Matrix Metalloproteinases and TIMPs Are Associated With Blood-Brain Barrier Opening After Reperfusion in Rat Brain

    loading  Checking for direct PDF access through Ovid

Abstract

Background and Purpose

Reperfusion disrupts cerebral capillaries, causing cerebral edema and hemorrhage. Middle cerebral artery occlusion (MCAO) induces the matrix-degrading metalloproteinases, but their role in capillary injury after reperfusion is unknown. Matrix metalloproteinases (MMPs) and tissue inhibitors to metalloproteinases (TIMPs) modulate capillary permeability. Therefore, we measured blood-brain barrier (BBB) permeability, brain water and electrolytes, MMPs, and TIMPs at multiple times after reperfusion.

Methods

Adult rats underwent MCAO for 2 hours by the suture method. Brain uptake of14C-sucrose was measured from 3 hours to 14 days after reperfusion. Levels of MMPs and TIMPs were measured by zymography and reverse zymography, respectively, in contiguous tissues. Other rats had water and electrolytes measured at 3, 24, or 48 hours after reperfusion. Treatment with a synthetic MMP inhibitor, BB-1101, on BBB permeability and cerebral edema was studied.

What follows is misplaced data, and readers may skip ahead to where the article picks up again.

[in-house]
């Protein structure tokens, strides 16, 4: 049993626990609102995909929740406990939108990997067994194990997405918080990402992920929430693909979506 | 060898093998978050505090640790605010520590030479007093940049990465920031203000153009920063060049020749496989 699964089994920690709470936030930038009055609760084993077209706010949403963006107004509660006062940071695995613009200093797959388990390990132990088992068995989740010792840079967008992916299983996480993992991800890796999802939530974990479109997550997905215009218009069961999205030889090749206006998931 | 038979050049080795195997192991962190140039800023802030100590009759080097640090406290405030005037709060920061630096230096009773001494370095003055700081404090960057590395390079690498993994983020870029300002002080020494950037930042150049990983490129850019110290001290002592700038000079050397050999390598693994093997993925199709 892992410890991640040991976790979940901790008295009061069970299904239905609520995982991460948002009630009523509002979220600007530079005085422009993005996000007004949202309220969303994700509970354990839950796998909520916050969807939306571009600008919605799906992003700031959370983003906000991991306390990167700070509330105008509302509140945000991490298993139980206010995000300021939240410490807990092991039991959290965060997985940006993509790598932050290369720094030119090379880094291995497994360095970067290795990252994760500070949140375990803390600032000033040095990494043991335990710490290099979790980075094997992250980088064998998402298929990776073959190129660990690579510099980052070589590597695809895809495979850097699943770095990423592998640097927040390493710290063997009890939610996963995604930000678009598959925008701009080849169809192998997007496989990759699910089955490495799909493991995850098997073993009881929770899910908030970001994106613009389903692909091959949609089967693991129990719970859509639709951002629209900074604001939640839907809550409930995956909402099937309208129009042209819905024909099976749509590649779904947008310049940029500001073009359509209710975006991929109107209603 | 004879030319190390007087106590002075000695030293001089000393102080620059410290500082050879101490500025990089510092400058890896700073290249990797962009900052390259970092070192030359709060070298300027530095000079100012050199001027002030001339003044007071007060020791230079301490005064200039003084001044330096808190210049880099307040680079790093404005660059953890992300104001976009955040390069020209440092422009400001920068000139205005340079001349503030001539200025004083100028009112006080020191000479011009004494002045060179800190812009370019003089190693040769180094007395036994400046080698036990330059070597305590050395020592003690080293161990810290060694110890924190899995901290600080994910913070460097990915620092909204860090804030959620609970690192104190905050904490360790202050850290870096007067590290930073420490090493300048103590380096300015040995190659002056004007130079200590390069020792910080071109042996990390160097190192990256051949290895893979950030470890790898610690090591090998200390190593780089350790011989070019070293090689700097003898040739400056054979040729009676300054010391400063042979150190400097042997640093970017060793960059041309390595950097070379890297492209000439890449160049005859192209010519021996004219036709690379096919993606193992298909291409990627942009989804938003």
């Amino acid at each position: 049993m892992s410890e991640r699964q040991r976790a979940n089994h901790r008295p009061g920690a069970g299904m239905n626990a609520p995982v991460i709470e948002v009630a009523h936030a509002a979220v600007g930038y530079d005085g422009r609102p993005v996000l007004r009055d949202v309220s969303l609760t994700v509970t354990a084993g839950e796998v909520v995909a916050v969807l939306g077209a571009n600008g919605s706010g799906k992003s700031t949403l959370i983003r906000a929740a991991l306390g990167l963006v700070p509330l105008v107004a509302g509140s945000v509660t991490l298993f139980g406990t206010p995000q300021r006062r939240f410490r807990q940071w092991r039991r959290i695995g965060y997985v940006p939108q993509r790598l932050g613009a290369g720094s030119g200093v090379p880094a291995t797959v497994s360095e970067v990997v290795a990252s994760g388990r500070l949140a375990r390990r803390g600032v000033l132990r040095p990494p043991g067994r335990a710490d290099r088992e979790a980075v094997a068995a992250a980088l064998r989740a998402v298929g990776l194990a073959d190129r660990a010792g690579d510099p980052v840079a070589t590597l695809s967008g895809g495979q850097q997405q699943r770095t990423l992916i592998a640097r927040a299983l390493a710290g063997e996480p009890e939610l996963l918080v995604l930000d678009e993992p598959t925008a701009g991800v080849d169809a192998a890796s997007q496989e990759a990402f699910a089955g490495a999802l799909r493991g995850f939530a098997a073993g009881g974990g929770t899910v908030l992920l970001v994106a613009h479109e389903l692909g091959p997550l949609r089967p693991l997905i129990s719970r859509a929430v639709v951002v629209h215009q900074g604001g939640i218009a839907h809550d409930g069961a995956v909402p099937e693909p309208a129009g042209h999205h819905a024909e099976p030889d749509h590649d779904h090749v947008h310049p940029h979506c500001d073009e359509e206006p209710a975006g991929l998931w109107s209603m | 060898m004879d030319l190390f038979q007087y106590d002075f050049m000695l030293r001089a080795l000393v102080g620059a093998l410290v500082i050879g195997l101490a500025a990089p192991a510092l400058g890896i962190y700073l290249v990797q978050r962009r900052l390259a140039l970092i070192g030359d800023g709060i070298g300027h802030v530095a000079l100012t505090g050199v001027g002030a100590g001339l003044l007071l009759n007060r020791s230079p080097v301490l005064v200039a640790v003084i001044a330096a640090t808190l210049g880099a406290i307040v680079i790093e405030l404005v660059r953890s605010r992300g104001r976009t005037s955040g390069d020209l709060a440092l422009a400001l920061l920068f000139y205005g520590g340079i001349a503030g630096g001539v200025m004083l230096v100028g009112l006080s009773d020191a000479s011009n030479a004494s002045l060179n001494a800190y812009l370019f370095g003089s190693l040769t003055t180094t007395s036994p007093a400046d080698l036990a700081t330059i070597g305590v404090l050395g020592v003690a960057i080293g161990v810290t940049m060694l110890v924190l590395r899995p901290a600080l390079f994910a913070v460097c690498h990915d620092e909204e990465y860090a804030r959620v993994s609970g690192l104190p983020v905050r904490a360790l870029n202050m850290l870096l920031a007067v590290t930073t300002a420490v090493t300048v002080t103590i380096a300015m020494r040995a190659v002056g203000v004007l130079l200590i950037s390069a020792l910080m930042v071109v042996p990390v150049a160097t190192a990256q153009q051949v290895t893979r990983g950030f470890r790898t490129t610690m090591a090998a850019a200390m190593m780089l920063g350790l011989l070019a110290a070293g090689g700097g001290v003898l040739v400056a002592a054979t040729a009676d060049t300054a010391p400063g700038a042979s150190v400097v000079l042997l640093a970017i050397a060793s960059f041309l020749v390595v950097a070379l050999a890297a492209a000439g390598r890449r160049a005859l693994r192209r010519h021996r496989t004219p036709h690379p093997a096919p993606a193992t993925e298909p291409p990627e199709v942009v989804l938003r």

Results

Brain sucrose uptake increased after 3 and 48 hours of reperfusion, with maximal opening at 48 hours and return to normal by 14 days. There was a correlation between the levels of gelatinase A at 3 hours and the sucrose uptake (P<0.05). Gelatinase A (MMP-2) was maximally increased at 5 days, and TIMP-2 was highest at 5 days. Gelatinase B and TIMP-1 were maximally elevated at 48 hours. The inhibitor of gelatinase B, TIMP-1, was also increased at 48 hours. Treatment with BB-1101 reduced BBB opening at 3 hours and brain edema at 24 hours, but neither was affected at 48 hours.

Conclusions

The initial opening at 3 hours correlated with gelatinase A levels and was blocked by a synthetic MMP inhibitor. The delayed opening, which was associated with elevated levels of gelatinase B, failed to respond to the MMP inhibitor, suggesting different mechanisms of injury for the biphasic BBB injury. (Stroke. 1998;29:2189-2195.)

Related Topics

    loading  Loading Related Articles